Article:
By Writing Excuses | February 16, 2009 - 9:32 am - Posted in Education, Writing Prompt

Brandon and Dan met during a creative writing class at Brigham Young University, and Brandon went on to get a Master’s Degree in the field. Howard has no formal training in the field. This begs the question… do creative writing classes help? Are they worth the time?

Short answer: Yes, but maybe not in the way you were expecting.

We discuss not only the formal education aspects of creative writing, but also the value of informal education — attending conventions and sitting in on panel discussions about the craft.  If you are looking to become a professional writer and are pondering your education options, this podcast is a must-hear. A must-listen-carefully, even.

Writing Prompt: Fore! In this case, a golf metaphor. But not a pun. Please.

By Howard Tayler | February 21, 2010 - 6:32 pm - Posted in Career, Conventions, Education, Guest, Live, Plot, Q&A

Recorded live at LTUE 2010, here’s a high-energy Q&A session with the Writing Excuses crew and our special guest James Dashner, author of The Maze Runner. We cover outlining vs. discovery writing, the return to the hairy palate, education for writers, killing people, whether or not we want a bagel, pragmatic approaches, authors who don’t inspire us (and by “us” we mean “James Dashner”), and cooking up complex plots.

Note: Brandon says “Episode 6″ but he was totally wrong. This is 4.7, for real.

Audiobook Pick-of-the-Week: James pitches one of his favorites to usFalse Memory by Dean Koontz

Writing Prompt: You’re flying in an airplane when a wing falls off… but the plane keeps going.

This episode of Writing Excuses has been brought to you by Audible.

Visit http://AudiblePodcast.com/excuse for a free trial membership*.

*Note: From the Audible website, here are the terms of the free membership. Read the fine print, please!

Audible® Free Trial Details
Get your first 14 days of the AudibleListener® Gold membership plan free, which includes one audiobook credit. After your 14 day trial, your membership will renew each month for just $14.95 per month so you can continue to receive one audiobook credit per month plus members-only discounts on all audio purchases. A very small number of titles are more than one credit. Cancel your membership before your free trial period is up and you will not be charged. Thereafter, cancel anytime, effective the next billing cycle. Any unused audiobook credits will be lost at cancellation.

By Writing Excuses | October 30, 2011 - 6:00 pm - Posted in Conventions, Education, Guest, Other Podcasts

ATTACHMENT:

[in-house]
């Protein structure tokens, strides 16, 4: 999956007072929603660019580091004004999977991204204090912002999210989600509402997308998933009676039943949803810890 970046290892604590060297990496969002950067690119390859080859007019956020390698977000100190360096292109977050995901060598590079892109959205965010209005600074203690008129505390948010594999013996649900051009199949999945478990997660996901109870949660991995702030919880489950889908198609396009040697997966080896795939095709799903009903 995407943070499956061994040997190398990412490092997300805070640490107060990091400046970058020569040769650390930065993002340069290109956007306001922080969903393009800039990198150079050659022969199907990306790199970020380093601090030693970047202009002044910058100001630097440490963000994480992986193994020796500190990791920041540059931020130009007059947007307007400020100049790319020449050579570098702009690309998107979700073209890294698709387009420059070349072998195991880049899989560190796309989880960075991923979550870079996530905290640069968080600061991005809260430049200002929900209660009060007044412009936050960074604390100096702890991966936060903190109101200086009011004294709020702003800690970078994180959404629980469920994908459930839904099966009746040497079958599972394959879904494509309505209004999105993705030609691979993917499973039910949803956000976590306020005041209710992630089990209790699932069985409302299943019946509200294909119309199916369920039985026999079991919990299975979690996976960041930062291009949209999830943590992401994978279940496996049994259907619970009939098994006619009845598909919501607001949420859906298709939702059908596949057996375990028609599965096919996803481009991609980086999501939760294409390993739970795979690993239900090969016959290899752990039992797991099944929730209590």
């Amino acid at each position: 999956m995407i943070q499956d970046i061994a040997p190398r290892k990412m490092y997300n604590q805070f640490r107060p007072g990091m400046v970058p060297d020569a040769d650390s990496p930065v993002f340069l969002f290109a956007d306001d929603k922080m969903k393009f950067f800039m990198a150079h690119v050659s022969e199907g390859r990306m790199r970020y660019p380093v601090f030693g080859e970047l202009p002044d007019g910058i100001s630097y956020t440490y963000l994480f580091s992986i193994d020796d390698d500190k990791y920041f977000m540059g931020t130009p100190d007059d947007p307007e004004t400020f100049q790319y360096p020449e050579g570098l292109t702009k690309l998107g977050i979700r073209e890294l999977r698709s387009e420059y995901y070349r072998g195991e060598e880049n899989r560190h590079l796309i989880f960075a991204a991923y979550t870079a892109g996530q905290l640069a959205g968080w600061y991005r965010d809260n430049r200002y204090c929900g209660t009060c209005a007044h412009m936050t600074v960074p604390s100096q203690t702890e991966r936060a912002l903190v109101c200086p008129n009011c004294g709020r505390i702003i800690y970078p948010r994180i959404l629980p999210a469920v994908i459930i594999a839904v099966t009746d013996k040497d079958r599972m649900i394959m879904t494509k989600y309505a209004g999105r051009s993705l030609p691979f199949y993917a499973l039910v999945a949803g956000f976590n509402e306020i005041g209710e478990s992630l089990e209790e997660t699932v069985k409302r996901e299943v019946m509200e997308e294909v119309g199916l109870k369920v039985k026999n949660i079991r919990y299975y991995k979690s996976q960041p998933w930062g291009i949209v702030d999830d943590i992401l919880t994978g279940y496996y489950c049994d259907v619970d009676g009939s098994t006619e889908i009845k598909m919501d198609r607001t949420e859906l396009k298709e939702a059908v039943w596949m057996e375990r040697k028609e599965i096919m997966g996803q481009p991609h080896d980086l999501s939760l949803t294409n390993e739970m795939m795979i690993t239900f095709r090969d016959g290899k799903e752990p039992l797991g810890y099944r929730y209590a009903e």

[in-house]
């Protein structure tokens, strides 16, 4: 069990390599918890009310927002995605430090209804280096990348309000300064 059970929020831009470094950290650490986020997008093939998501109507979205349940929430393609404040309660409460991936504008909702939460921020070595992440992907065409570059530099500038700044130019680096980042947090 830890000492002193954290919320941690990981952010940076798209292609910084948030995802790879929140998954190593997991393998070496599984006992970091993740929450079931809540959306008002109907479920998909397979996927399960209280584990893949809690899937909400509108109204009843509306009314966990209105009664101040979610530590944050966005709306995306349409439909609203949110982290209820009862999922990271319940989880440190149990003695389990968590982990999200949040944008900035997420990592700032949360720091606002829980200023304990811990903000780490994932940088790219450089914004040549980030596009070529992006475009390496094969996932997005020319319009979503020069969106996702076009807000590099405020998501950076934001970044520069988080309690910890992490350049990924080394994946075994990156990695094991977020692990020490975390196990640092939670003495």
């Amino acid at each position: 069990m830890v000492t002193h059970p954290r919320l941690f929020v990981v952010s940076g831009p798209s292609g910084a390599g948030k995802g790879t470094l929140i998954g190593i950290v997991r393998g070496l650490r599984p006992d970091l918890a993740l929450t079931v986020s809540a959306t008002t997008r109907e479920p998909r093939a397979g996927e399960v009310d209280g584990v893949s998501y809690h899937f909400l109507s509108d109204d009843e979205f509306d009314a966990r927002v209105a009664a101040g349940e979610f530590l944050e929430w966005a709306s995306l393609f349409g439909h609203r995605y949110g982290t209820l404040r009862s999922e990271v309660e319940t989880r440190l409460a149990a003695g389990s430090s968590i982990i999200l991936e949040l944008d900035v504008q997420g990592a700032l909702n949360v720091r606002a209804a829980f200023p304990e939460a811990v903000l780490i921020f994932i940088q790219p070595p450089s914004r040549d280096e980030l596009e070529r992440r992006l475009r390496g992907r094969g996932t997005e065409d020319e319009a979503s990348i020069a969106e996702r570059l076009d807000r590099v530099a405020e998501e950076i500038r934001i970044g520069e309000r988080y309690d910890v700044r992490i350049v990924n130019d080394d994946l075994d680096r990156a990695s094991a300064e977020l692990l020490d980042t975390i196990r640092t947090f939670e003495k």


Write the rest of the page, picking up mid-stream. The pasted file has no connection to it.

Mur Lafferty, the Grand Dame of SF podcasting, joins Howard, Mary, and Dan to talk about ways in which writers can continue their educations. We’ve said time and again that nothing improves your writing skills like doing more writing, but there are some other things you can do so that your writing practice pays off faster.

We talk about writing workshops like Orson Scott Card’s Literary Boot Camp, Clarion and Clarion West, Writing Superstars, Odyssey, Taos Toolbox, and Launchpad. We also talk about podcasts like Writing Excuses (you might have heard of that one) and Mur Lafferty’s I Should Be Writing.

We also talk about information sources online like Turkey City Lexicon, Magical Words,  and Bookview Cafe, and of course we can’t let the episode end without touching on actual books writers can read, like Steven King’s On Writing, Ken Rand’s The 10% Solution, and Orson Scott Card’s Character and Viewpoint.

We wrap up with a reminder: learning a new thing will make writing more difficult before it makes it easier. Don’t panic. Don’t think you’ve broken your brain. It’s all part of the writing process. You’ll get your mojo back as soon as your brain finishes assimilating all this stuff you’ve just learned.

Audiobook Pick-of-the-Week: Rosemary and Rue: An October Daye Novel, Book 1 by Seanan McGuire, narrated by Mary Robinette Kowal

Writing Prompt: Someone wants to go to a writing workshop but gets held up by chicken and waffles.

This episode of Writing Excuses has been brought to you by Audible.
Visit http://AudiblePodcast.com/excuse for a free trial membership*.
*Note: From the Audible website, here are the terms of the free membership. Read the fine print, please!

Audible® Free Trial Details
Get your first 14 days of the AudibleListener® Gold membership plan free, which includes one audiobook credit. After your 14 day trial, your membership will renew each month for just $14.95 per month so you can continue to receive one audiobook credit per month plus members-only discounts on all audio purchases. A very small number of titles are more than one credit. Cancel your membership before your free trial period is up and you will not be charged. Thereafter, cancel anytime, effective the next billing cycle. Any unused audiobook credits will be lost at cancellation.

By Writing Excuses | March 4, 2012 - 7:45 pm - Posted in Criticism, Education, Season 7

David Brin joined Mary and Dan at World Fantasy to pound the importance of criticism into our heads. Our episode opens with a discussion of what your first book should be (a murder mystery) and why David recommends this to his students.

And then on to criticism. It’s important for us, as writers, to be criticized because we’re all liars, and criticism is the only way to get decent product quality out of us. Unfortunately, we tend to hate the thing that we need the most. So David, Dan, and Mary discuss how to reconcile these two competing points, and how to seek criticism (and lots of other stuff, including how to learn by re-typing something.)

Audiobook Pick-of-the-Week: Startide Rising, by David Brin, narrated by George Wilson

Writing Prompt: What if dreams became so much more vivid that when you woke up, for a full hour you didn't know whether you were still dreaming or not?

This episode of Writing Excuses has been brought to you by Audible.

Visit http://AudiblePodcast.com/excuse for a free trial membership.

Audible Free Trial Details

Get an audiobook of your choice, free, with a 30-day trial. After the trial, your paid membership will begin at $14.95 per month. With your membership, you will receive one credit every month, good for any audiobook on Audible.